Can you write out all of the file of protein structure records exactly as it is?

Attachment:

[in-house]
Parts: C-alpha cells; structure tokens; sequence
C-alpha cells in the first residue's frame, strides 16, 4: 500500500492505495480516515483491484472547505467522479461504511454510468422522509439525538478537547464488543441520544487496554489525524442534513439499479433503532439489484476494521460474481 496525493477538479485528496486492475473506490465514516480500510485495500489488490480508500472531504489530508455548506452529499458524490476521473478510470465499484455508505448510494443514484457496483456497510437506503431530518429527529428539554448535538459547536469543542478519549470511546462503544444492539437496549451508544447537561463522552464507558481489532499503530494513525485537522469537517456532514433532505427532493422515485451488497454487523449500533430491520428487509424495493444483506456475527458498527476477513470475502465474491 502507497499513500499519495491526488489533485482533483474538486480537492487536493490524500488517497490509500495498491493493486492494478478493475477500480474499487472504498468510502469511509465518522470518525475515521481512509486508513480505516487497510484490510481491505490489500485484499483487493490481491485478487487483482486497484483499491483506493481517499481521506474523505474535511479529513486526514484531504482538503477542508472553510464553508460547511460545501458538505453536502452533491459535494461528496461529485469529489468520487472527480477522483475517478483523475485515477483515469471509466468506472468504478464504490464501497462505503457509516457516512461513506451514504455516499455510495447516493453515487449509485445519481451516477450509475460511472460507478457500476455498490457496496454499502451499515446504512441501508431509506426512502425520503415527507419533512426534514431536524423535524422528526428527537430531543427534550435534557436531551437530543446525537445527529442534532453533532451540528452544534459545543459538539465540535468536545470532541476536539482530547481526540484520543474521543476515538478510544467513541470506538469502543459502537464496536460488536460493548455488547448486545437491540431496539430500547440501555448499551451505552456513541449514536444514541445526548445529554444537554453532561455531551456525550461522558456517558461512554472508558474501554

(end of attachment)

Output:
[in-house]
Parts: C-alpha cells; structure tokens; sequence
C-alpha cells in the first residue's frame, strides 16, 4: 500500500492505495480516515483491484472547505467522479461504511454510468422522509439525538478537547464488543441520544487496554489525524442534513439499479433503532439489484476494521460474481 496525493477538479485528496486492475473506490465514516480500510485495500489488490480508500472531504489530508455548506452529499458524490476521473478510470465499484455508505448510494443514484457496483456497510437506503431530518429527529428539554448535538459547536469543542478519549470511546462503544444492539437496549451508544447537561463522552464507558481489532499503530494513525485537522469537517456532514433532505427532493422515485451488497454487523449500533430491520428487509424495493444483506456475527458498527476477513470475502465474491 502507497499513500499519495491526488489533485482533483474538486480537492487536493490524500488517497490509500495498491493493486492494478478493475477500480474499487472504498468510502469511509465518522470518525475515521481512509486508513480505516487497510484490510481491505490489500485484499483487493490481491485478487487483482486497484483499491483506493481517499481521506474523505474535511479529513486526514484531504482538503477542508472553510464553508460547511460545501458538505453536502452533491459535494461528496461529485469529489468520487472527480477522483475517478483523475485515477483515469471509466468506472468504478464504490464501497462505503457509516457516512461513506451514504455516499455510495447516493453515487449509485445519481451516477450509475460511472460507478457500476455498490457496496454499502451499515446504512441501508431509506426512502425520503415527507419533512426534514431536524423535524422528526428527537430531543427534550435534557436531551437530543446525537445527529442534532453533532451540528452544534459545543459538539465540535468536545470532541476536539482530547481526540484520543474521543476515538478510544467513541470506538469502543459502537464496536460488536460493548455488547448486545437491540431496539430500547440501555448499551451505552456513541449514536444514541445526548445529554444537554453532561455531551456525550461522558456517558461512554472508558474501554